Salcit’s non-invasive innovation can run on any smartphone, requires no additional equipment/consumables and offers the key advantage of being used by patients themselves in the confines of their households, without the risk of infection spread or the need of trained staff. It can also be easily used by frontline health workers in low-resource and remote settings and thus, promises to be easily scalable to enable early detection of the disease.

The co-funded grant will aid Salcit Technologies in the technical validation of the Swaasa®’s AI algorithm – the six-month long project will include the collection of cough sounds from about 5700 subjects (TB and Non-TB), the technical validation of the platform across 6 public health centers and the enhancement of the platform to reach an accuracy of 90% for detecting the likely presence of TB.

We believe that our support will help Swaasa® emerge as a gold standard TB screening tool that could supplement and strengthen existing Active Case Finding (ACF) in low resource settings and herald a new era of cutting edge technology being deployed for tackling the public health problems at scale to create a playbook for AI based mobile health solutions!

ACT kicks off Tech Advisors For Social Change 2.0

When we first launched the Tech Advisors For Social Change program in 2022, we hoped for it to address a big gap that we had observed in the tech capabilities of social enterprises. Through our engagement with multiple such organisations, both in and outside of our portfolio, we realised that they often didn’t have the deep expertise needed to build a scalable tech architecture – something that hindered their ability to grow.

As an organisation that’s rooted at the cusp of the venture capital and startup ecosystems and deeply believes in the power of collective action, we instinctively knew that leveraging external tech experts could not only give social enterprises the advisory they needed, but also give such volunteers an opportunity to contribute towards creating social impact in a meaningful way.

It all started as a tweet by Mekin Maheshwari, our ACT For Education investing committee member, that invited fellow techies from his network to apply for the Tech Advisors For Social Change program – that single tweet catalysed 80+ tech experts to raise their hands and our journey began in the most serendipitous of ways!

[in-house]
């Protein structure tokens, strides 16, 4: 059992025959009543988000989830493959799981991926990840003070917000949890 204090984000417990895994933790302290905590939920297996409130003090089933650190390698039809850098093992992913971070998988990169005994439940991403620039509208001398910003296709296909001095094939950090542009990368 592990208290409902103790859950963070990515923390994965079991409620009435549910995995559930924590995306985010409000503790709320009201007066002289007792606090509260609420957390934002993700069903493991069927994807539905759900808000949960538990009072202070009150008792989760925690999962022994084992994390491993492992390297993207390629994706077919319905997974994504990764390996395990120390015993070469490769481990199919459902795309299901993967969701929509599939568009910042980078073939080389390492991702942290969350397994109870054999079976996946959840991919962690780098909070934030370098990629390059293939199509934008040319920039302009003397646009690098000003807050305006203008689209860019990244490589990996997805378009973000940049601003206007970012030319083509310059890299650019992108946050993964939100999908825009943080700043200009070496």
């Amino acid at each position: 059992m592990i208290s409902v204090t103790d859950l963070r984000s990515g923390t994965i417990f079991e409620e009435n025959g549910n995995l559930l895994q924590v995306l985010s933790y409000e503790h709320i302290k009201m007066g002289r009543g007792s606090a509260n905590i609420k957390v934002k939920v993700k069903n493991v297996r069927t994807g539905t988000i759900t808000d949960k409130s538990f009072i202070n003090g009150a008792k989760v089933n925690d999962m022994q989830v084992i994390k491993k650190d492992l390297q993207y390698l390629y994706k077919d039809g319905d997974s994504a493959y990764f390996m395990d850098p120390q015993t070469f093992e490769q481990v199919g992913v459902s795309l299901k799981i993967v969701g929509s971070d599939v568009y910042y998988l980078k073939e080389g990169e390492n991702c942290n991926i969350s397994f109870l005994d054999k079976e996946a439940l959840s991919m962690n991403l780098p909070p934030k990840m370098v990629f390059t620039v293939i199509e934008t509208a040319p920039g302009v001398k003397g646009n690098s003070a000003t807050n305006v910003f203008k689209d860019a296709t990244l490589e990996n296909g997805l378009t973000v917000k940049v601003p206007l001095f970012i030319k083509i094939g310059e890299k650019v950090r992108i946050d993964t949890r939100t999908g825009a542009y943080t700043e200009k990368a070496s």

Our first cohort had 8 senior tech experts, each of whom we matched to a social impact organisation in the education space that had identified a very specific tech challenge statement. The 3-4 month engagement saw these advisors collaborate with their respective matched organisations on areas that ranged from restructuring backend operations to influence scale or creating effective data dashboards to gain user insights.

Saraswati Chandra was one such Tech Advisor who helped Rocket Learning, an ed-tech non-profit working on early childhood education, create a product testing framework that gamified their Whatsapp based solution and accelerated the participating children’s engagement!

“Building products and technologies that work at scale is hard. Through my startup journey, I have benefited from advisors who inspired me to pay it forward. It was great to apply product-building concepts to solutions that are designed for Bharat,” she says.

Our experience with the first cohort bolstered our conviction in our approach and we focused on fine-tuning the program structure to enable a better experience for both sides involved. Our biggest takeaway was the need to foster a growing community of tech experts that could go beyond short-term 1:1 relationships to become universally accessible to social enterprises when they encountered challenges and needed custom-focused mentorship.

So this year, as we get the 2nd cohort in gear, we’ve fine-tuned our approach to match a resident advisor to each participating organisation as well as match a visiting advisor for specific use cases. We have also expanded the program to organisations within the healthcare and climate action spaces and are working with the social enterprises to hyper-define their tech challenge in a way that it’s realistically solvable within a 3 month time period.

Tech Advisors For Social Change 2.0 has greatly benefited from a strategic collaboration with Vidyasagar Bedida, who has helped us evaluate the submissions by social impact organisations on product scope, urgency of the problem statement as well as the founder’s vision. We’ve shortlisted a diverse group of 10 organisations solving crucial issues through telemedicine solutions, personalised learning platforms and renewable fuel production etc. that need support with optimising data architecture, building data analytical capability and improving the UX/UI of the platform.

Simultaneously, we leveraged ACT’s community to invite seasoned tech experts from the for-profit/startup world and received 90+ signups from folks across companies like Groww, Amazon, Google etc. They were invited to join demo sessions by participating social enterprises to give them an opportunity to understand the challenge statement with the founder and gain insight into its complexity. Finally, we facilitated the final matches based on the skill requirements for the project and the preferences indicated by the advisors.

We’re excited for the 2nd cohort to deep dive into their 12 week engagement and hope to build this program into a thriving community that takes ACTion!

ACT Capital Foundation For Social Impact is a not-for-profit company incorporated and registered under Section 8 of the Companies Act, 2013. All donations made to ACT Capital Foundation are eligible for income tax deduction under Section 80G of the Income Tax Act.

ACT Capital Foundation For Social Impact © 2021 | All Rights Reserved

Site handcrafted by:  TWN